An N Channel switch on the "low" side slightly simplifies FET drive but makes Rsense voltage slightly harder to read as Rsense is then usually either floating or attached to V+_solenoid. Usually you then either use a current mirror to "reflect " Isensed to a ground reference point or use a differential amplifier to do the same.
Rsense is then usually at DC level of > Vdd_mc if Vinductor >> Vdd_mc as is often the case.

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  • \$\begingroup\$ Could you please explain why you chose to use a P-channel instead of N-channel MOSFET? Wouldn't using an N-channel eliminate the need for the level-shifter (at the expense of switching speed)? \$\endgroup\$ – dgreenheck Sep 15 '16 at 16:12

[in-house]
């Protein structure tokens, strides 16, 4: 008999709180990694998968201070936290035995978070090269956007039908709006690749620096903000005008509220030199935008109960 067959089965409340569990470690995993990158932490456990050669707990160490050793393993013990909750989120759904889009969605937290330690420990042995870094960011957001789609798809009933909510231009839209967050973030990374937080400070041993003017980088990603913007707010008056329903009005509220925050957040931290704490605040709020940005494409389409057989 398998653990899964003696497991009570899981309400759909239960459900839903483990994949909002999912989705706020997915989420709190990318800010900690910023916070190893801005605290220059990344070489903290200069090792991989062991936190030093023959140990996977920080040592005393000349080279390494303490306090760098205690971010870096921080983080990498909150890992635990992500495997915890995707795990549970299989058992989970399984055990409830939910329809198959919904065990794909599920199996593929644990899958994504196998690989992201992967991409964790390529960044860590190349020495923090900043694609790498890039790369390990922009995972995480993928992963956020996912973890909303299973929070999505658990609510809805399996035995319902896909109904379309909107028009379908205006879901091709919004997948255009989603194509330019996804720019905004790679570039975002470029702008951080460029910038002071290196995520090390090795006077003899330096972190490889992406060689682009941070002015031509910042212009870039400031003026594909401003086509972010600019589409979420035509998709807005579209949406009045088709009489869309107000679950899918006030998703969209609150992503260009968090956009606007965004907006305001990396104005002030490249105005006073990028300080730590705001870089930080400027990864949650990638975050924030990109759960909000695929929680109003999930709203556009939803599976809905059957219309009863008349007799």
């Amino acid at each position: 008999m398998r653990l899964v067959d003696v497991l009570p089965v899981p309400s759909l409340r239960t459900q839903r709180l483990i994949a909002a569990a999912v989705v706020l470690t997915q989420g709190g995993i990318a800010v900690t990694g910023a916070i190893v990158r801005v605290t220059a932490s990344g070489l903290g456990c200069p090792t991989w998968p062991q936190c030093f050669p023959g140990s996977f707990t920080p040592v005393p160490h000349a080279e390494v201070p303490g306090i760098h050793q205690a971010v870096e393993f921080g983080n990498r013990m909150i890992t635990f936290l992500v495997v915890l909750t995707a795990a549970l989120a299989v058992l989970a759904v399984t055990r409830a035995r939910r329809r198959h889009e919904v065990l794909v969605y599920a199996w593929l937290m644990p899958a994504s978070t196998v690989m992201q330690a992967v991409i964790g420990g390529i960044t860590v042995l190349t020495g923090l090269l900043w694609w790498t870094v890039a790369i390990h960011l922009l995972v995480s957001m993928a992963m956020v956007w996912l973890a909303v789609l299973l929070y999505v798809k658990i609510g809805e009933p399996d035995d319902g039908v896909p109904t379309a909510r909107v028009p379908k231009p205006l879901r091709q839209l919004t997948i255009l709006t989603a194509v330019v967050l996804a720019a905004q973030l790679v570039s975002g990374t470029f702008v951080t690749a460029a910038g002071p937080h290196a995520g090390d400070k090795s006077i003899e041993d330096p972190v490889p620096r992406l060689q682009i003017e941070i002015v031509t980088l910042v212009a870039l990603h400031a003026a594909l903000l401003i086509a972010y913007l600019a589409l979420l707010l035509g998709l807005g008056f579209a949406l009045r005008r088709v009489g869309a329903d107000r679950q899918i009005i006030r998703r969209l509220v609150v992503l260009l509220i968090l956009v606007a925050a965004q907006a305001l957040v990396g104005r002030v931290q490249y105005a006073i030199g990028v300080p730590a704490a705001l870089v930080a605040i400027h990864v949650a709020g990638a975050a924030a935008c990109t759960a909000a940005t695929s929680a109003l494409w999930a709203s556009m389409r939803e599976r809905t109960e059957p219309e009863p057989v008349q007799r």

• \$\begingroup\$ @dgreenheck NChannel speed is no problem. P Channel puts switch high and allows sense resistor to easily have one side grounded. This makes it simple to use ADC in microcontroller with ground referenced ADC's and keeps Rsense under Vdd_mc. | N Channel slightly simplifies FET drive but makes Rsense voltage slightly harder to read. Usually you then either use a current mirror to "reflect " Isensed to ground reference or a differential amplifier. Rsense is then usually at DC level of > Vdd_mc if Vinductor >> Vdd_mc as is often the case. \$\endgroup\$ – Russell McMahon Sep 15 '16 at 22:10
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One point of PWM is that the individual pulses are so short that the thing being driven only sees the average value. This certainly applies in your case too. The individual PWM pulses are irrelevant, only the duty cycle (fraction of on time to total pulse period) matters.

This concept is used a great deal in electronics, so just about every microcontroller out there comes with some hardware that can generate PWM. You don't say how fast your control loop will be, so I'll pic 1 kHz, meaning a control period of 1 ms. That's a "long" time for a modern micro.